Maritime moms join forces to fight for people with special needs
After hearing each other’s stories in the news, two Nova Scotia mothers have joined forces to create an organization they hope will make life better for their daughters.
Cheryl Pickens and Brenda Hardiman both have daughters with physical and mental disabilities and they are both frustrated with the provincial Department of Community Services.
“I’ve experienced a real lack of transparency with them, failing to tell the whole story when questions are asked concerning our children,” says Pickens, who has had to fight to keep her 23-year-old daughter Caitlyn from being moved to a facility with adult men.
Hardiman wants the department to change its protocols around how her 25-year-old daughter, Nichele, is dealt with when she is having an aggressive outburst.
After hearing each other’s stories, Hardiman and Pickens decided to create a group called Advocating Parents of Nova Scotia. Their vision is to have their children live, work and play in their communities with the supports they need to thrive.
The minister of Community Services has been asked to include the group in government process.
“Let’s come together to resolve this because, at the end of the day, it’s about people and that is key,” says Denise Peterson-Rafuse.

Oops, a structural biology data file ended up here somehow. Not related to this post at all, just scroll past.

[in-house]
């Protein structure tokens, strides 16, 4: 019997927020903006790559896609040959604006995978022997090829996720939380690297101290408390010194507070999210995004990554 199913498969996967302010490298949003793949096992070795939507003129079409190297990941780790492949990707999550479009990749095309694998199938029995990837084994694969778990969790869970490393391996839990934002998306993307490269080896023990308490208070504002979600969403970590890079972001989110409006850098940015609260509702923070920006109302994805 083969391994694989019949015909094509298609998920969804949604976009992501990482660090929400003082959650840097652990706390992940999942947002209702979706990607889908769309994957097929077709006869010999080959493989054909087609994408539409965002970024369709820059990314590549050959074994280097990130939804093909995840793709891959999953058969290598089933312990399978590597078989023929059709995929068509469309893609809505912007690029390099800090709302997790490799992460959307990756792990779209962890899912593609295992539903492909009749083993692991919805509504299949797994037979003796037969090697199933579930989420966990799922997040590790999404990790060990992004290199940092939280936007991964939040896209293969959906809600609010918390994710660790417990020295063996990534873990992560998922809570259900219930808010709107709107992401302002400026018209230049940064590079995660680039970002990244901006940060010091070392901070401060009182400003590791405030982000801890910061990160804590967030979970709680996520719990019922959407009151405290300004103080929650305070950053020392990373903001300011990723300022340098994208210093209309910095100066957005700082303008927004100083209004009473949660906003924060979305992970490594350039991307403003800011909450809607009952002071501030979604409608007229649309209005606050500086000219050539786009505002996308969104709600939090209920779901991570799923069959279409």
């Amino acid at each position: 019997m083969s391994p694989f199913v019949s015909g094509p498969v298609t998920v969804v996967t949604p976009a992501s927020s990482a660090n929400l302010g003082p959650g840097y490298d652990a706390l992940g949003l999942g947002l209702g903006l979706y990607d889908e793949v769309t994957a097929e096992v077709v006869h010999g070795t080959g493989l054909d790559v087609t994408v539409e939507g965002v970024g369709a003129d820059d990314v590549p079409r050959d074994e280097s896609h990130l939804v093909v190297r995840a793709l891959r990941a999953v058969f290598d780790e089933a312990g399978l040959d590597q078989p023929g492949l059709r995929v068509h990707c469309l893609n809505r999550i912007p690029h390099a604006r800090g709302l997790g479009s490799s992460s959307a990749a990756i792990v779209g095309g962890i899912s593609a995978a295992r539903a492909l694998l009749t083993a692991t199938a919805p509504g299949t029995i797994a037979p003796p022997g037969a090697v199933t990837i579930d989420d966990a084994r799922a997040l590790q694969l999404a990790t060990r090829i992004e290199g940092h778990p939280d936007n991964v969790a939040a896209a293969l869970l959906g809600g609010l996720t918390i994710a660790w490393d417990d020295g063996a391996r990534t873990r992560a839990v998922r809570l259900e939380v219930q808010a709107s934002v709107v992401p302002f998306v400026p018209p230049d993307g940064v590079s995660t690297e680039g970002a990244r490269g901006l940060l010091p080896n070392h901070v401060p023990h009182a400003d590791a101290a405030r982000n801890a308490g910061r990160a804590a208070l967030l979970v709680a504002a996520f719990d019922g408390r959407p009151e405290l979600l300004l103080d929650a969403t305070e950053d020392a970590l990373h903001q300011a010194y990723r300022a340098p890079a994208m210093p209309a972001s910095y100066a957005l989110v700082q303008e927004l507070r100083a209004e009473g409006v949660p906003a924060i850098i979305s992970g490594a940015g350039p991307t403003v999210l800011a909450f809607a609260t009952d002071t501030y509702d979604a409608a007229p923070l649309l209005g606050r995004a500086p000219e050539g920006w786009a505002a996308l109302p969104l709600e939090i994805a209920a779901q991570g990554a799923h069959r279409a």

More than 600 Nova Scotians are waiting for a change in their current living arrangements, while another 280 are waiting to be placed in initial housing.
Peterson-Rafuse says there is a government-run program available for those who are able to keep their loved ones at home, called Direct Family Support, and there is no wait list for those eligible for funding through the program.
But Hardiman and Pickens say more needs to be done.
“Institutionalized care needs to cease,” says Hardiman. “More small options care homes need to be created.”
Hardiman and Pickens say they want other families in similar situations to contact them through their Facebook group, Advocating Parents of Nova Scotia, as they push to hold government accountable and seek better support for their loved ones.
With files from CTV Atlantic's Kelland Sundahl